easily taken down and put up again and are carried on baggage
animals. Wherever they go, be it to war or anywhere else, they always
take their dwellings with them, wrote Carpini.
In discussing their beliefs, Carpini wrote that the Tartars
in one god, and they believe that he is the maker of all things
visible, and invisible. Nevertheless, they have
idols of felt
made in the image of man, and these they place on each side of the
door of the dwelling; below them they put a felt model of an udder,
and they believe that these are the guardians of the cattle.
When a Tartar dies, if he is less important, he is buried in secret in the open country. He is buried with one of his dwellings, sitting in the middle with a table placed in front of him and a dish filled with meat and a goblet of mare’s milk.
When a chief dies, he is taken in secret into the open country where he is placed in a large pit. In the side of the pit they hollow out a grave under the earth and place his favorite slave under him.
The food consists of everything that can be eaten, for they eat dogs,
wolves, foxes and horses, and when driven to necessity,
on human flesh. They have neither bread nor herbs nor
vegetables—nothing but meat.
Professor Uli Schamiloglu, a historian and specialist on the Golden
Horde, believes Carpini’s account of the Mongols was not
sympathetic to them, since Carpini’s main
purpose was to assess and gather accurate information on the military
threat posed by the Mongols.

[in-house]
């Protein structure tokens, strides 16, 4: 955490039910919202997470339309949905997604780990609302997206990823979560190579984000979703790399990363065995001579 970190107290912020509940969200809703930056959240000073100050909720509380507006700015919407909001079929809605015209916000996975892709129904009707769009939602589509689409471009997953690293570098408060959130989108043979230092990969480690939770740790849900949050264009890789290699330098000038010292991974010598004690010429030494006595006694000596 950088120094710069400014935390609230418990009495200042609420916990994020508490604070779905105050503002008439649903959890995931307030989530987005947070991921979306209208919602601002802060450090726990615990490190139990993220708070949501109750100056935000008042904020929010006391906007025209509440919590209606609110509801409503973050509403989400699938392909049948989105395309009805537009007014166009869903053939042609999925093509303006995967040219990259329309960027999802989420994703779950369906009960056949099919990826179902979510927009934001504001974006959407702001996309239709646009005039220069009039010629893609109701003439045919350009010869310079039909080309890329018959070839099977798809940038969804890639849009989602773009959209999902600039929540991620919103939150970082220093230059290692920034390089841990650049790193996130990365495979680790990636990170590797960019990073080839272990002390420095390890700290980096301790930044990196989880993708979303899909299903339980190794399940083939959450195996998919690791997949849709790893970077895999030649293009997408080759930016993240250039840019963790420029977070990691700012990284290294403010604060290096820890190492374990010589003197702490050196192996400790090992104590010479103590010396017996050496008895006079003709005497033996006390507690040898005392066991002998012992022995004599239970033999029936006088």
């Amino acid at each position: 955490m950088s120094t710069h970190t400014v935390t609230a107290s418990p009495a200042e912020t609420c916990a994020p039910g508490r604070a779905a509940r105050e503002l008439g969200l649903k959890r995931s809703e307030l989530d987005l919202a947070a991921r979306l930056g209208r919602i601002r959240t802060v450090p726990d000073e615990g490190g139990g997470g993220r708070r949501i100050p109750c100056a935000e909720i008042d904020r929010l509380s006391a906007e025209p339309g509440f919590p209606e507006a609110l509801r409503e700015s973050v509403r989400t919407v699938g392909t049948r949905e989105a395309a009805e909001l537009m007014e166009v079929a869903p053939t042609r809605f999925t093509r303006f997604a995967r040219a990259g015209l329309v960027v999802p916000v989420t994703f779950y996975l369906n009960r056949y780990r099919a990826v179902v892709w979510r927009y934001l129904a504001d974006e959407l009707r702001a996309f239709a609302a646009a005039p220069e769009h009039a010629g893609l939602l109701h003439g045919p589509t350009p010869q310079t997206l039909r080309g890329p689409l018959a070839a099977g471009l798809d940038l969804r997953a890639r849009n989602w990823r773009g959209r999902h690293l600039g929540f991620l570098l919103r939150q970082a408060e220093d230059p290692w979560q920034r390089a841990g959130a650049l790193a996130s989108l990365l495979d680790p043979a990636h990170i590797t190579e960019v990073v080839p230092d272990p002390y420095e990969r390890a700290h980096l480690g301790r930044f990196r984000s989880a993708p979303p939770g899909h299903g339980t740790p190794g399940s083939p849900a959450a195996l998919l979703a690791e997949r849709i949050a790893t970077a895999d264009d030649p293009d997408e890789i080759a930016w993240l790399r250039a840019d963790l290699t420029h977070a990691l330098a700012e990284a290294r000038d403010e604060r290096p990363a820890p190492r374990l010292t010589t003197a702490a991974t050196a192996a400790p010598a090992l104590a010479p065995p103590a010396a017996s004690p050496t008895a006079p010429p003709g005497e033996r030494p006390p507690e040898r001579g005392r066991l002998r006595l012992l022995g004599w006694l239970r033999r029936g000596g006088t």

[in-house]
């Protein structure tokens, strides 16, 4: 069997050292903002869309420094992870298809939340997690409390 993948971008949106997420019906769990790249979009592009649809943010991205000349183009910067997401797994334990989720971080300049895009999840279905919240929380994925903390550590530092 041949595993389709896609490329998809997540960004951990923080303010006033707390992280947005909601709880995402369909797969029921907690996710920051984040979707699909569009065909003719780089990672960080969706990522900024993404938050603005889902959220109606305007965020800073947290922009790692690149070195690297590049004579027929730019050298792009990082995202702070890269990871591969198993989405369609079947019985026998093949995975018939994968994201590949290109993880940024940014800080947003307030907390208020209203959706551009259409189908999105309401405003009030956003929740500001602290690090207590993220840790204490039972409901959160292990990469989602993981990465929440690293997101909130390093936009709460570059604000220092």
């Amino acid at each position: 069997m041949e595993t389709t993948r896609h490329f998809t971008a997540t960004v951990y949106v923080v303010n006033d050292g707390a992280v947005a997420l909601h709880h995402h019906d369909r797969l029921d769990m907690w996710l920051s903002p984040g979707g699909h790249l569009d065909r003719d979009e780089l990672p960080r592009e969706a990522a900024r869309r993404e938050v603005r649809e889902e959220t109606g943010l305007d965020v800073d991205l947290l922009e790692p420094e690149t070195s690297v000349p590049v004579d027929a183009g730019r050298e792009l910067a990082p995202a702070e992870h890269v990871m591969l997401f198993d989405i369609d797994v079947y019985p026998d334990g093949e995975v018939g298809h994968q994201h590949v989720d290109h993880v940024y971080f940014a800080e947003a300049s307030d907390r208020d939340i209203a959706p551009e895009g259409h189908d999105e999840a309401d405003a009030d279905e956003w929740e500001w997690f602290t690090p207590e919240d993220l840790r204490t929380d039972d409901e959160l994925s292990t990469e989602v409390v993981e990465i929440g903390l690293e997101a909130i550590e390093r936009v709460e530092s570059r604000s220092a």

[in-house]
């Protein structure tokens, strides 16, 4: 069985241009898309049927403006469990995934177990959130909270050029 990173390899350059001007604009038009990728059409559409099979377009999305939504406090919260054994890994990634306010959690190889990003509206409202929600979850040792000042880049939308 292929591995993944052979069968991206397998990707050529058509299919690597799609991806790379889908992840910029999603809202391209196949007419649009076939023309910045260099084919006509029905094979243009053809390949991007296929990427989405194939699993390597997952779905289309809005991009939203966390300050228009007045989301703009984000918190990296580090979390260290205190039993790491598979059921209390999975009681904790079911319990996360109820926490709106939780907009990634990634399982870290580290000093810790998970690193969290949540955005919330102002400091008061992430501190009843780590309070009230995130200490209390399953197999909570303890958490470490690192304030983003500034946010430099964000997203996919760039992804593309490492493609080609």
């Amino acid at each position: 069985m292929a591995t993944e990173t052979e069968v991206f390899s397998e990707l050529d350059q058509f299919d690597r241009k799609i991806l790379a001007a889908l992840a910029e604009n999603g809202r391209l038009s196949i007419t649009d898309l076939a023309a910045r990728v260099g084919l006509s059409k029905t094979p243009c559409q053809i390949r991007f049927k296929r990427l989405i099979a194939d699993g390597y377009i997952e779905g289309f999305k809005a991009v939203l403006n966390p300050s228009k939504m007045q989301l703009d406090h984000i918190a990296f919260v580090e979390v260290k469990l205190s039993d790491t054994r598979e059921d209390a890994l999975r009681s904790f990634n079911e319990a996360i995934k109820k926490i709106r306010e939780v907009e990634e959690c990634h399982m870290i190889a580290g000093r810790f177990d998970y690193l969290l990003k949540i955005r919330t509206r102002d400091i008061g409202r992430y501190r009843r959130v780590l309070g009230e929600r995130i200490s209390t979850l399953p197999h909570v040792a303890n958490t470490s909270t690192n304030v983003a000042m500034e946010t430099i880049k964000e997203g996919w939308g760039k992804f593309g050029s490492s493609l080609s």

John Plano Carpini traveled through Central Eurasia during the
period 1245-47, basically to assess the threat of the Mongols,
Schamiloglu told RFE/RL.
And his was not a very sympathetic
mission, and I think he was going to see what Europe could do to save
itself from the Mongols, which is one of the reasons why he focused so
much on Mongol military tactics. And to be honest, he didn’t
have a very sympathetic representation of the Mongols, whom I think he
was portraying as a very serious threat to Europe.
In contrast to the mission of Carpini, the mission of Friar William of Rubruck was purely religious in character. William of Rubruck, a Franciscan monk on a mission for the French king, traveled by the old highway to Central Asia through Constantinople and the Crimea. After reaching the Tartar outposts, Rubruck’s account corresponds very closely with that of Carpini eight years before. Both of them went to the great camp of Batu on the Volga, the center of Mongol power in the West. Both then went to the court of the Great Khan in Mongolia, and both experienced the same hardships in their travel through the steppes.